I’m a deep admirer of science fiction, even since I was a little kid, clutching copies of Ray Bradbury books and Star Wars comic books.

I’ve continued to read sci-fi as I’ve aged, but my tastes have gotten more selective, opting for the cream of the crop, not satisfied with the hundreds of mundane, churned out novels about strange aliens and starship gun battles.

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For example, we’ve posted on Cormac McCarthy’s novel “The Road”, a look at a wasteland future. It’s arguably sci-fi, but it doesn’t sit on the shelf next to the Space Monkey Armada series at Barnes & Noble.

The Guardian has noticed the same thing, that books that are ostensibly in the science fiction genre are desperately ensuring that they don’t get classified as such…

“Jeanette Winterson has leapt into the fray too, commenting: “People say to me, ‘so is the Stone Gods science fiction?’ Well, it is fiction, and it has science in it, and it is set (mostly) in the future, but the labels are meaningless. I can’t see the point of labelling a book like a pre-packed supermarket meal. There are books worth reading and books not worth reading. That’s all.””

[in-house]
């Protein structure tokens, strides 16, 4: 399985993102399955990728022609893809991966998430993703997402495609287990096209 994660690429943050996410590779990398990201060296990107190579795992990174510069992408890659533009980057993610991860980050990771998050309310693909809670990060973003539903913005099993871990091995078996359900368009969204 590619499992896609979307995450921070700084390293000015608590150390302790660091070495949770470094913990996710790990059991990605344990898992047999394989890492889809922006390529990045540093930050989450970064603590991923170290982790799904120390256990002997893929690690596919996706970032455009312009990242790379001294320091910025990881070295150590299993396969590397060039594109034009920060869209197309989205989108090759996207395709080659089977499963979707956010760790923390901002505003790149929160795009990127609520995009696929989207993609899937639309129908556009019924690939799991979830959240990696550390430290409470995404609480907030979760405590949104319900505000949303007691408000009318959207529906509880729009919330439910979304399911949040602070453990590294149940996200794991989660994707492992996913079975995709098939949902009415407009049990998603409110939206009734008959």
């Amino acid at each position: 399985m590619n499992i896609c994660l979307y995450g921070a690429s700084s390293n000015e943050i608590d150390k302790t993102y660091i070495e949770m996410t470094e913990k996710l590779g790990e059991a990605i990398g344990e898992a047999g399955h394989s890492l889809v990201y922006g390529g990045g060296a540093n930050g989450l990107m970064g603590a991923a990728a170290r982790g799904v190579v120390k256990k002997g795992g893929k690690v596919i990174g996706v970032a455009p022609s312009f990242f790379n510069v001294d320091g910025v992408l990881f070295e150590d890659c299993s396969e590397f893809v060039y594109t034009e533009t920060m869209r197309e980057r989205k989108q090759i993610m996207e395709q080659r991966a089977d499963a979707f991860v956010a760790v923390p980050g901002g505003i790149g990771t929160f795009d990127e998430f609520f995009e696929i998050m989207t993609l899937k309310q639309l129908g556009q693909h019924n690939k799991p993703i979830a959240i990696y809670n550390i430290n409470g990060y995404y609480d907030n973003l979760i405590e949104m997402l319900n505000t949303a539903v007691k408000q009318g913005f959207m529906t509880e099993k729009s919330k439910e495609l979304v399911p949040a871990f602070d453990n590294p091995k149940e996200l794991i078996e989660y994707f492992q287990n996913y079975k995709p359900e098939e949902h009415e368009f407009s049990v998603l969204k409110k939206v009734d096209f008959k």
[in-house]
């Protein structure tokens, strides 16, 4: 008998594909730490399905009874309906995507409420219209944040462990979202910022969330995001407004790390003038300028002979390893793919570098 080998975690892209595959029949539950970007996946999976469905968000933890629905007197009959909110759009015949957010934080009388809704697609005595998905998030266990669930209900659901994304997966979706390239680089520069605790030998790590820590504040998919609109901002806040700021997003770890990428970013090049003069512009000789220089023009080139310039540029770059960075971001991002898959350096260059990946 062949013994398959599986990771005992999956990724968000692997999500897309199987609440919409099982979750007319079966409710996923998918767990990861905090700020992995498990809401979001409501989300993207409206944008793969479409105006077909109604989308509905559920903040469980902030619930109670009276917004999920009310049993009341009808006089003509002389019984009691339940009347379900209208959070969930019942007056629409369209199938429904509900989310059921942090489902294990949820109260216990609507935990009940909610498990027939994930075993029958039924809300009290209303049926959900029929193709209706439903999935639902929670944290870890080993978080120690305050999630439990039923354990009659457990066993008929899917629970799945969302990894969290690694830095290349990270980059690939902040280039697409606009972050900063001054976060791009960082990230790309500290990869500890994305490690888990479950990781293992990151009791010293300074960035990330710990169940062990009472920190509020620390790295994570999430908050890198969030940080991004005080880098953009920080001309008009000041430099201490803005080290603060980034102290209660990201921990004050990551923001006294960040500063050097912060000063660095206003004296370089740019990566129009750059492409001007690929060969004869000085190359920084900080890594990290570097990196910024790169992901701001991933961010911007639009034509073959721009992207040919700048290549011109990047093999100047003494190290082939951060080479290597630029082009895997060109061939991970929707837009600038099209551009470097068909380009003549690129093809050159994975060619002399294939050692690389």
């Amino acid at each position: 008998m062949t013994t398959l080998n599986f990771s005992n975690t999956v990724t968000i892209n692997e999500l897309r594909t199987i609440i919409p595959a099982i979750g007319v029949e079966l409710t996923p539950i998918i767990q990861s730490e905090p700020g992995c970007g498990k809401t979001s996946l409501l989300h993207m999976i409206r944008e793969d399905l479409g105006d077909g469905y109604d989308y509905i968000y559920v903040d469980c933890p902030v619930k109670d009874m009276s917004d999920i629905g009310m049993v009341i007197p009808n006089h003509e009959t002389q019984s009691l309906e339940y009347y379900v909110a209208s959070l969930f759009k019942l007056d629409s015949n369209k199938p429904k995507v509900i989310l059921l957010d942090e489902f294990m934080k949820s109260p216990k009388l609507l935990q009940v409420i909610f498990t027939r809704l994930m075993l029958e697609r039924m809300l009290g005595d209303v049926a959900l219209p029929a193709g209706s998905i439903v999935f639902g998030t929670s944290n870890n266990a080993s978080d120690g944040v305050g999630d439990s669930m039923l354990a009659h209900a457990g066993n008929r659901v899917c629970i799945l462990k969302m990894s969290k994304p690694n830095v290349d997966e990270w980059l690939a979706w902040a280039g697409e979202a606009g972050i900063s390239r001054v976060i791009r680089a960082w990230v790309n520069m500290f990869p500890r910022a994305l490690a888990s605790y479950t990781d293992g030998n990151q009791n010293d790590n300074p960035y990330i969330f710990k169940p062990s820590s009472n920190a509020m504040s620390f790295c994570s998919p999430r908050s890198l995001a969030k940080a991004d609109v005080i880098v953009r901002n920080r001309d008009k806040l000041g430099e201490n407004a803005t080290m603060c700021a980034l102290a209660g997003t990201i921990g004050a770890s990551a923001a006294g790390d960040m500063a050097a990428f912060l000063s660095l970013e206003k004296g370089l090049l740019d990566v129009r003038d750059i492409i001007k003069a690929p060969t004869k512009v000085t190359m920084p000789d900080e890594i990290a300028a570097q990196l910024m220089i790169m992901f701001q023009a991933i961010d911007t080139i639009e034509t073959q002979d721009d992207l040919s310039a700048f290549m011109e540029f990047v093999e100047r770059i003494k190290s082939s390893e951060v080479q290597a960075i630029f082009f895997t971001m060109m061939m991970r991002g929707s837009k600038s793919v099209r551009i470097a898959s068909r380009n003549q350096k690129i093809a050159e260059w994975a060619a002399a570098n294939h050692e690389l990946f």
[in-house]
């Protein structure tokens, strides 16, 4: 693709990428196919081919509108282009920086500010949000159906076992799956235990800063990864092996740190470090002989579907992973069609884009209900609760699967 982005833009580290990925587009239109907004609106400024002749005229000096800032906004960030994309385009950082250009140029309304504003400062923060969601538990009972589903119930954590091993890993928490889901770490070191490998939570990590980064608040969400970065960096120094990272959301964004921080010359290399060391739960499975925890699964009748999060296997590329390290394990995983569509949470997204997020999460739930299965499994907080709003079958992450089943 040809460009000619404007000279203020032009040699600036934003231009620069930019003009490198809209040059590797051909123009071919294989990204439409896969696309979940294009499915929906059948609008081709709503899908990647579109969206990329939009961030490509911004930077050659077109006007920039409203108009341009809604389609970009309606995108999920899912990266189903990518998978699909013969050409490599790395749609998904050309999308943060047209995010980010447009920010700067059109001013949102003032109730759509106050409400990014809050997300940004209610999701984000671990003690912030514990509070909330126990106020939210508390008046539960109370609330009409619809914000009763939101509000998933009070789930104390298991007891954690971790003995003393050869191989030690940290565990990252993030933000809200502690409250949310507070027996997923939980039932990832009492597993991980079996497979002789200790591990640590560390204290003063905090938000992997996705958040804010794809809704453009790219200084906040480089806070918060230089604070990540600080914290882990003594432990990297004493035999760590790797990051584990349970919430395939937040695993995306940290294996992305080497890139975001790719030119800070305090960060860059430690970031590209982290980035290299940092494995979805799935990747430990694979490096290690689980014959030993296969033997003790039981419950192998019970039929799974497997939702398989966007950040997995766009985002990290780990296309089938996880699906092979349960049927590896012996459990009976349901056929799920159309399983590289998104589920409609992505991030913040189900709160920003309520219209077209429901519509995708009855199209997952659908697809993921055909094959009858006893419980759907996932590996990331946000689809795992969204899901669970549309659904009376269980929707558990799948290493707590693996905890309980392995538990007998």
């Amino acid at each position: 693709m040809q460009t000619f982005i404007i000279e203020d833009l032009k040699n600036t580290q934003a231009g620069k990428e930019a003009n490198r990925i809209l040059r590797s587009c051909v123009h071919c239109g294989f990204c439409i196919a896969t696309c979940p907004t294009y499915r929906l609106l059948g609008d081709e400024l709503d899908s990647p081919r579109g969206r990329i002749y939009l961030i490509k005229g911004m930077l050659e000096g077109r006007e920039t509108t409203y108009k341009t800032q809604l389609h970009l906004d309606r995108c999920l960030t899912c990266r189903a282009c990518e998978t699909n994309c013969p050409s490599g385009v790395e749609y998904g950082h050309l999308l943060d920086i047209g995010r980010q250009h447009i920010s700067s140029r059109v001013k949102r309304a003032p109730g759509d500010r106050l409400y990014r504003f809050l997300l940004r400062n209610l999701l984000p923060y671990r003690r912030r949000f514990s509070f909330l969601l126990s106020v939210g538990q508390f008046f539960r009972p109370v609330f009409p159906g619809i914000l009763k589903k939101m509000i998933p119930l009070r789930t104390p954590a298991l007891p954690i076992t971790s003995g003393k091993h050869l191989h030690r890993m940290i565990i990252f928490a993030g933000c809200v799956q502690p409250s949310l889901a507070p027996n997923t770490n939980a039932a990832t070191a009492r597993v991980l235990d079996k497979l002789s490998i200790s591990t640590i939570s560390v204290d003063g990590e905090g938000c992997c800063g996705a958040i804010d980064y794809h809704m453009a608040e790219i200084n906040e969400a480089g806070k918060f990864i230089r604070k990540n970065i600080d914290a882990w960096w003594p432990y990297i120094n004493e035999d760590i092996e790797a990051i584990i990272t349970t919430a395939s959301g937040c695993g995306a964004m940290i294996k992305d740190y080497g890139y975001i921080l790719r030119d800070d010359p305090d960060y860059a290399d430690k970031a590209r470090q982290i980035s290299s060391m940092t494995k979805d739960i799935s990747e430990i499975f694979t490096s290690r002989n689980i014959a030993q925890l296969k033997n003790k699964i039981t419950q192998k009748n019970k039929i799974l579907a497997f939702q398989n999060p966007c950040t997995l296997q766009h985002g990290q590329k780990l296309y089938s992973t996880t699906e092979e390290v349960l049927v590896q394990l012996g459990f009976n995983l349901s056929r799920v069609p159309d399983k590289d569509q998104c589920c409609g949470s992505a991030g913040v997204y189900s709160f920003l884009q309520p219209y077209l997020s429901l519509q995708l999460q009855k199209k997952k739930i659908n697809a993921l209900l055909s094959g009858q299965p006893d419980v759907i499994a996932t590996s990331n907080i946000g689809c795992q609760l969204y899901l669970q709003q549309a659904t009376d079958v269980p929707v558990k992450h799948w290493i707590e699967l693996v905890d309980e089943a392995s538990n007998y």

Writers and publishers are most likely keen to avoid the tag as the phrase ‘science fiction’ summons up images of spectacled nerds dressing up as Ewoks and going out for a night on the town.

While this is not an accurate image, it’s popular enough to affect sales of the books, which is what we’re really talking about. “The Road” is marketed as general fiction, or even as contemporary American literature since it was penned by Cormac McCarthy, who rose to even greater heights of fame when “No Country for Old Men” did big business in America.

When I read it, I quickly understood that it was an awesome addition to the science fiction collection. Less sci-fi oriented readers were probably enthralled by the idea – ‘What? A book about a future where everything is burned out and wrecked? This is amazing! They should make movies, comic books and video games about this!’

Perhaps the point is that the classification of novels is really a futile exercise:

“Is it feasible, as Jeanette Winterson seems to be suggesting, to do away with all categories on novels, and simply file them all in an A-Z of general fiction? It might conceivably give every novel a fighting chance, but would the reader who visits a shop or library looking for the latest crime, war or, indeed, science fiction novel really be well served by such a move?”